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Fuhrman v. Quill Corp.

January 27, 2010


The opinion of the court was delivered by: Christopher C. Conner United States District Judge

(Judge Conner)


Presently before the court is Defendants Automotion, Inc., and Precision Conveyor Concepts, Inc.'s Motions to Dismiss. (Docs. 36 & 38.) The court has jurisdiction in this matter pursuant to 28 U.S.C. §§ 1331 and 1343 because the allegations in the Complaint (Doc. 1) implicate Title VII of the Civil Rights Act of 1964, codified at 42 U.S.C. § 2000e-2 ("Title VII"). The court exercises supplemental jurisdiction over Plaintiffs' state law claims pursuant to 28 U.S.C. § 1367.


Prior to the commencement of this suit, Plaintiff Leah Fuhrman ("Ms. Fuhrman") filed a sexual discrimination/harassment complaint with the Equal Employment Opportunity Commission (the "EEOC") (EEOC Doc. No. 530-2008-01701) against Defendant Quill Corporation. (Doc. 1 at 5 & Ex. A.) The EEOC issued a right-to-sue letter on February 5, 2009. (Id. at 5 & Ex. A.) On May 5, 2009, Ms. Fuhrman and her husband, Randy Fuhrman ("Mr. Fuhrman") filed their Complaint in this action. (Id.) Plaintiffs' Complaint is timely and alleges state and federal law claims against Defendants Staples, Inc., and its wholly owned subsidiary, Quill Corporation (collectively, "Quill/Staples"), as well as Automotion, Inc. ("Automotion"), Precision Conveyor Concepts, Inc. ("Precision"), and Alexander Hernandez-Lopez ("Hernandez-Lopez"). (Id. at 2.) In addition to her Title VII sexual harassment claim, Ms. Fuhrman brings claims of negligence, assault, battery, false imprisonment, violation of the Pennsylvania Human Relations Act, codified at 43 Pa. Stat. Ann. §§ 951--963 (the "PHRA"), and intentional infliction of emotional distress ("IIED"). (Id.) Mr. Fuhrman brings a claim for loss of consortium. (Id.)

On August 19, 2009, the court ordered the parties into court-annexed mediation in accordance with Standing Order 04-3, In Re Authorizing Systematic Random Mandatory Mediation Referrals in Certain Case Types (M.D. Pa. Jul. 26, 2004). (Doc. 33.) Defendants Automotion and Precision (jointly, "A&P")*fn1 filed a Joint Motion to Dismiss Plaintiff's claims against them (the "Motion") (Docs. 36 & 38) and a Brief in Support of the Motion (the "A&P Brief") (Docs. 37 & 39)*fn2 on August 31, 2009. We summarize A&P's arguments as to why we should dismiss Plaintiffs' claims against them as follows:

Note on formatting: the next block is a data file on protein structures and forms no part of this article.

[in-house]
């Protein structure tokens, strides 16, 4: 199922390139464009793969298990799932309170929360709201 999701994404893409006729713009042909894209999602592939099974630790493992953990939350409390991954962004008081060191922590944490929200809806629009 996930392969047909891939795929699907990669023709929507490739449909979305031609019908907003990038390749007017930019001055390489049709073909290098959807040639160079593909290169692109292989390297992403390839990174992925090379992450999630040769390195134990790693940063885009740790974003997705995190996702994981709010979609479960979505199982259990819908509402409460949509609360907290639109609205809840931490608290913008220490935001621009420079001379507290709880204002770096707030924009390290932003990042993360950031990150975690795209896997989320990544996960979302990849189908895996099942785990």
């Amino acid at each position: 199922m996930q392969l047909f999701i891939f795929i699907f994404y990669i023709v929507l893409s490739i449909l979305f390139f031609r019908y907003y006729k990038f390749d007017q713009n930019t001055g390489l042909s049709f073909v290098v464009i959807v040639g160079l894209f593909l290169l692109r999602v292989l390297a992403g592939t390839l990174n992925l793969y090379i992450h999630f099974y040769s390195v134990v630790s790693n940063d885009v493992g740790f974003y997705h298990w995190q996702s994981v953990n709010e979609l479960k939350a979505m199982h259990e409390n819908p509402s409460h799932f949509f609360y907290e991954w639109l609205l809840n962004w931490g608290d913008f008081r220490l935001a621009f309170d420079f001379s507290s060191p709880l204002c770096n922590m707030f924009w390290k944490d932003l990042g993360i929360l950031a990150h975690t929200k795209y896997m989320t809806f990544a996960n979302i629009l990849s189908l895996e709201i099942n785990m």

1. Because the EEOC complaint and resulting right-to-sue letter named only Quill as a prospective defendant, Plaintiffs have failed to exhaust their administrative remedies against A&P and are barred from asserting a Title VII claim against them;

2. Respondeat superior liability should not apply to Plaintiffs' claims for IIED, negligence, assault and battery, false imprisonment, and loss of consortium because Hernandez-Lopez acted outside the scope and course of his employment

3. In the employment context, A&P's treatment of Hernandez-Lopez's conduct towards Ms. Fuhrman was not sufficiently outrageous to support an IIED claim; and

4. Because A&P had no notice or reason to know of Hernandez-Lopez's violent tendencies, A&P did not breach its duty as an employer by failing to prevent the harassment and attack on Ms. Fuhrman.

(Doc. 37 at 5--17.)

Plaintiffs filed their Brief in Opposition to the Motion ("Plaintiffs' Brief") on September 15, 2009. (Doc. 40.)

The Motion is before the court and ripe for adjudication. Because resolution of the Motion could be dispositive with regard to Defendants A&P, we will rule on it now rather than await the outcome of the court-annexed mediation.